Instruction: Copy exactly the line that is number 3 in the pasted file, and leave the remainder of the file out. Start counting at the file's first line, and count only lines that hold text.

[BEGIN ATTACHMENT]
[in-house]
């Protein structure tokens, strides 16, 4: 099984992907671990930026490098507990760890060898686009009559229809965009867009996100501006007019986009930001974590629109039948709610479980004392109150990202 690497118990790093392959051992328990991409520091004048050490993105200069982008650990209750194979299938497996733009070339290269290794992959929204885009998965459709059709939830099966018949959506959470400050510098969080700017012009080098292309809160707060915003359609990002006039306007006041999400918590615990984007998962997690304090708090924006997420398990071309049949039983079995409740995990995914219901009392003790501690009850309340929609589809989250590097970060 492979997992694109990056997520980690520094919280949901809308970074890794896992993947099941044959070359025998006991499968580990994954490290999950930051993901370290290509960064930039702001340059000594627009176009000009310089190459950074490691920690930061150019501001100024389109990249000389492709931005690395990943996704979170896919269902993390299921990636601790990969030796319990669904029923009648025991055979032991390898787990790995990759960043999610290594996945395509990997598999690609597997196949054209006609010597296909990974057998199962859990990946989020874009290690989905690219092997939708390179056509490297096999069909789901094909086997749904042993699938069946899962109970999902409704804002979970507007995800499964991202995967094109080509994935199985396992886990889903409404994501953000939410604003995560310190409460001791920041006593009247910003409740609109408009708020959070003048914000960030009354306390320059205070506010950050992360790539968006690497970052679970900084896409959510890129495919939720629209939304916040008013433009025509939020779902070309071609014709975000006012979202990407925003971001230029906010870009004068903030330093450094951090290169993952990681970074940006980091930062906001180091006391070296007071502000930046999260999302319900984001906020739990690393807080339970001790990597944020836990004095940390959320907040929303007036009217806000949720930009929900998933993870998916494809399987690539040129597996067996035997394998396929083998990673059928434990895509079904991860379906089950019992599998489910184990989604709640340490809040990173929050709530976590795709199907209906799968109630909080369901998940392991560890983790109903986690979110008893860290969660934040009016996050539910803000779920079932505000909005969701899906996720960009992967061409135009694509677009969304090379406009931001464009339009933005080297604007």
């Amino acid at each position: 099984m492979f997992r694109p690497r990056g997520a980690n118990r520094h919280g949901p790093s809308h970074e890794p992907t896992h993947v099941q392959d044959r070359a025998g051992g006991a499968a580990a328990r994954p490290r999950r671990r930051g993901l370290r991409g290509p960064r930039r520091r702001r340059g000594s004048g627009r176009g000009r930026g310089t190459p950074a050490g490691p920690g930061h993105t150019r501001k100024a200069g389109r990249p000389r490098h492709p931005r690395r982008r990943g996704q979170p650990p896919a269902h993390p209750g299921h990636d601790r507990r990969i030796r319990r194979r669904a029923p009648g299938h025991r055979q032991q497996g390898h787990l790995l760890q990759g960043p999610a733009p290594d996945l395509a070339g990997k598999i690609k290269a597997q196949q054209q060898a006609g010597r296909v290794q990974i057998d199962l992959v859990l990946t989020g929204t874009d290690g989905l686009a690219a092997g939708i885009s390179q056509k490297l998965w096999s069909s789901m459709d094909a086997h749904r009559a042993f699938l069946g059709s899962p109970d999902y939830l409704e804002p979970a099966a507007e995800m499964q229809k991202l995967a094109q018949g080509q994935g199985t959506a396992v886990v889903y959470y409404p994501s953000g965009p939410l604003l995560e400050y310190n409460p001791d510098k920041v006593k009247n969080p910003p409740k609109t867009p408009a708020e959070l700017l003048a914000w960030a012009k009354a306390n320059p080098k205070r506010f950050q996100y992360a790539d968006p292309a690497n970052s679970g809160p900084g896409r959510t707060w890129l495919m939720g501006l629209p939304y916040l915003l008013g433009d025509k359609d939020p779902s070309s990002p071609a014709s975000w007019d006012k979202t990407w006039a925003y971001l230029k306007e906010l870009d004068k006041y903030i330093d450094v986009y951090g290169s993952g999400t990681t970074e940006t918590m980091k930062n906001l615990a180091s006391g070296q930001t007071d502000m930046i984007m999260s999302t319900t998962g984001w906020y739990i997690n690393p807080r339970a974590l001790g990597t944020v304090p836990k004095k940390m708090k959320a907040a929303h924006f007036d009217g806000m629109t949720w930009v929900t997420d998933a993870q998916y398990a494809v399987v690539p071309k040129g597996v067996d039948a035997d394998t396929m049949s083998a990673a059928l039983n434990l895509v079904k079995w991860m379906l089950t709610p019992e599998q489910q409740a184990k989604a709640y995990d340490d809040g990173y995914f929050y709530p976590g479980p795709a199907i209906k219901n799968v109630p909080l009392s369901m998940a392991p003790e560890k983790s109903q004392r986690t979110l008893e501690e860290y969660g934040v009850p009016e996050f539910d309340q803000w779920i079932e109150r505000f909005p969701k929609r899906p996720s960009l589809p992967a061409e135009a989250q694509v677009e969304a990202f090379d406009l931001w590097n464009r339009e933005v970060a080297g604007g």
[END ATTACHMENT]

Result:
């Amino acid at each position: 099984m492979f997992r694109p690497r990056g997520a980690n118990r520094h919280g949901p790093s809308h970074e890794p992907t896992h993947v099941q392959d044959r070359a025998g051992g006991a499968a580990a328990r994954p490290r999950r671990r930051g993901l370290r991409g290509p960064r930039r520091r702001r340059g000594s004048g627009r176009g000009r930026g310089t190459p950074a050490g490691p920690g930061h993105t150019r501001k100024a200069g389109r990249p000389r490098h492709p931005r690395r982008r990943g996704q979170p650990p896919a269902h993390p209750g299921h990636d601790r507990r990969i030796r319990r194979r669904a029923p009648g299938h025991r055979q032991q497996g390898h787990l790995l760890q990759g960043p999610a733009p290594d996945l395509a070339g990997k598999i690609k290269a597997q196949q054209q060898a006609g010597r296909v290794q990974i057998d199962l992959v859990l990946t989020g929204t874009d290690g989905l686009a690219a092997g939708i885009s390179q056509k490297l998965w096999s069909s789901m459709d094909a086997h749904r009559a042993f699938l069946g059709s899962p109970d999902y939830l409704e804002p979970a099966a507007e995800m499964q229809k991202l995967a094109q018949g080509q994935g199985t959506a396992v886990v889903y959470y409404p994501s953000g965009p939410l604003l995560e400050y310190n409460p001791d510098k920041v006593k009247n969080p910003p409740k609109t867009p408009a708020e959070l700017l003048a914000w960030a012009k009354a306390n320059p080098k205070r506010f950050q996100y992360a790539d968006p292309a690497n970052s679970g809160p900084g896409r959510t707060w890129l495919m939720g501006l629209p939304y916040l915003l008013g433009d025509k359609d939020p779902s070309s990002p071609a014709s975000w007019d006012k979202t990407w006039a925003y971001l230029k306007e906010l870009d004068k006041y903030i330093d450094v986009y951090g290169s993952g999400t990681t970074e940006t918590m980091k930062n906001l615990a180091s006391g070296q930001t007071d502000m930046i984007m999260s999302t319900t998962g984001w906020y739990i997690n690393p807080r339970a974590l001790g990597t944020v304090p836990k004095k940390m708090k959320a907040a929303h924006f007036d009217g806000m629109t949720w930009v929900t997420d998933a993870q998916y398990a494809v399987v690539p071309k040129g597996v067996d039948a035997d394998t396929m049949s083998a990673a059928l039983n434990l895509v079904k079995w991860m379906l089950t709610p019992e599998q489910q409740a184990k989604a709640y995990d340490d809040g990173y995914f929050y709530p976590g479980p795709a199907i209906k219901n799968v109630p909080l009392s369901m998940a392991p003790e560890k983790s109903q004392r986690t979110l008893e501690e860290y969660g934040v009850p009016e996050f539910d309340q803000w779920i079932e109150r505000f909005p969701k929609r899906p996720s960009l589809p992967a061409e135009a989250q694509v677009e969304a990202f090379d406009l931001w590097n464009r339009e933005v970060a080297g604007g």